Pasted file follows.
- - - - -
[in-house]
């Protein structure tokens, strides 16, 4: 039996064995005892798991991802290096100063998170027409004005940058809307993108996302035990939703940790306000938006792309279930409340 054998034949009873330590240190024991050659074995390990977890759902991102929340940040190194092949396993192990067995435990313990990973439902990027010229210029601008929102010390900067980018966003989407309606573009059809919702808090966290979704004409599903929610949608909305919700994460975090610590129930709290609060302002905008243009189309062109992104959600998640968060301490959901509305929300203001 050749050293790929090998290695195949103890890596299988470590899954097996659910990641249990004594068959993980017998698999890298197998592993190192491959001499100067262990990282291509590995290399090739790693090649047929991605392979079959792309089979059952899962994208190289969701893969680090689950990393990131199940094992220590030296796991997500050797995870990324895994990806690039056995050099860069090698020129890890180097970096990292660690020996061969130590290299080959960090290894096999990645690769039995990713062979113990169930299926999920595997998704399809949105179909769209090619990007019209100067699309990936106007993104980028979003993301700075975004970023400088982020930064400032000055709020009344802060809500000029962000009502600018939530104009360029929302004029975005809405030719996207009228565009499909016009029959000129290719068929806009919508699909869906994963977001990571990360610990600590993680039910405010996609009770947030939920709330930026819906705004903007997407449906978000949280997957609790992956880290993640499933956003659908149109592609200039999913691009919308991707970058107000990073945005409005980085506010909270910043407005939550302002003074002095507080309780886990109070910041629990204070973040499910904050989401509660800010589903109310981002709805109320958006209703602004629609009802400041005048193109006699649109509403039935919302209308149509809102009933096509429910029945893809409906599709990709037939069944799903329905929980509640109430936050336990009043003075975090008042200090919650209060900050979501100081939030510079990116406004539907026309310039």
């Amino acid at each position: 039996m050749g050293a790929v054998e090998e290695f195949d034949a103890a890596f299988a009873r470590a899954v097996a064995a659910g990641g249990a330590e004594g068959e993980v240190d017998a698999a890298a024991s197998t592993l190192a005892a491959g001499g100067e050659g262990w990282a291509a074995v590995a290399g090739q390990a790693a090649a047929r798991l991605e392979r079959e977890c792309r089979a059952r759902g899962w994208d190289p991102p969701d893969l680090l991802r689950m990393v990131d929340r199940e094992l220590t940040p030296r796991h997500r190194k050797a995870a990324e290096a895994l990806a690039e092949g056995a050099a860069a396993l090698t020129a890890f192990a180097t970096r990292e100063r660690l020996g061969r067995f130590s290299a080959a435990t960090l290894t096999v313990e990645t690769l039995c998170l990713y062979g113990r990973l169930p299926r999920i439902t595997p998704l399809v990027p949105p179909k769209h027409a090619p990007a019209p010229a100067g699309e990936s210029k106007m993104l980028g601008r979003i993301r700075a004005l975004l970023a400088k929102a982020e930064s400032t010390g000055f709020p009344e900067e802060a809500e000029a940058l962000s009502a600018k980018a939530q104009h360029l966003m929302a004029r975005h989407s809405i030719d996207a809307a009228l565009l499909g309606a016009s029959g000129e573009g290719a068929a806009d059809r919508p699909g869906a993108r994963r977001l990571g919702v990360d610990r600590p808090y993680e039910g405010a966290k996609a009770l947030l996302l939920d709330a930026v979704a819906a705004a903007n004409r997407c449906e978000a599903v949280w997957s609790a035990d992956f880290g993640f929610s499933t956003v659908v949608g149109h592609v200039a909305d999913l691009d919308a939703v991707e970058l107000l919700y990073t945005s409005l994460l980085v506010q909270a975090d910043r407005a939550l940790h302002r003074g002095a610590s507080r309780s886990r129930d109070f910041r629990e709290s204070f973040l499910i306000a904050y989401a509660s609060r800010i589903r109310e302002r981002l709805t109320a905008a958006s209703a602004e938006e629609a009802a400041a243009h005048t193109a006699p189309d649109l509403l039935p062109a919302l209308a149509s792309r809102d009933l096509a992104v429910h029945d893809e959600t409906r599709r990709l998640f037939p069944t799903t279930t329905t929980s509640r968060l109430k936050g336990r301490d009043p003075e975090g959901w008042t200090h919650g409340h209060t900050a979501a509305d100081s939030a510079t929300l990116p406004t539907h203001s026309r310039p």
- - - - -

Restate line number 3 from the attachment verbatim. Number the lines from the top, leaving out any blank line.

């Amino acid at each position: 039996m050749g050293a790929v054998e090998e290695f195949d034949a103890a890596f299988a009873r470590a899954v097996a064995a659910g990641g249990a330590e004594g068959e993980v240190d017998a698999a890298a024991s197998t592993l190192a005892a491959g001499g100067e050659g262990w990282a291509a074995v590995a290399g090739q390990a790693a090649a047929r798991l991605e392979r079959e977890c792309r089979a059952r759902g899962w994208d190289p991102p969701d893969l680090l991802r689950m990393v990131d929340r199940e094992l220590t940040p030296r796991h997500r190194k050797a995870a990324e290096a895994l990806a690039e092949g056995a050099a860069a396993l090698t020129a890890f192990a180097t970096r990292e100063r660690l020996g061969r067995f130590s290299a080959a435990t960090l290894t096999v313990e990645t690769l039995c998170l990713y062979g113990r990973l169930p299926r999920i439902t595997p998704l399809v990027p949105p179909k769209h027409a090619p990007a019209p010229a100067g699309e990936s210029k106007m993104l980028g601008r979003i993301r700075a004005l975004l970023a400088k929102a982020e930064s400032t010390g000055f709020p009344e900067e802060a809500e000029a940058l962000s009502a600018k980018a939530q104009h360029l966003m929302a004029r975005h989407s809405i030719d996207a809307a009228l565009l499909g309606a016009s029959g000129e573009g290719a068929a806009d059809r919508p699909g869906a993108r994963r977001l990571g919702v990360d610990r600590p808090y993680e039910g405010a966290k996609a009770l947030l996302l939920d709330a930026v979704a819906a705004a903007n004409r997407c449906e978000a599903v949280w997957s609790a035990d992956f880290g993640f929610s499933t956003v659908v949608g149109h592609v200039a909305d999913l691009d919308a939703v991707e970058l107000l919700y990073t945005s409005l994460l980085v506010q909270a975090d910043r407005a939550l940790h302002r003074g002095a610590s507080r309780s886990r129930d109070f910041r629990e709290s204070f973040l499910i306000a904050y989401a509660s609060r800010i589903r109310e302002r981002l709805t109320a905008a958006s209703a602004e938006e629609a009802a400041a243009h005048t193109a006699p189309d649109l509403l039935p062109a919302l209308a149509s792309r809102d009933l096509a992104v429910h029945d893809e959600t409906r599709r990709l998640f037939p069944t799903t279930t329905t929980s509640r968060l109430k936050g336990r301490d009043p003075e975090g959901w008042t200090h919650g409340h209060t900050a979501a509305d100081s939030a510079t929300l990116p406004t539907h203001s026309r310039p």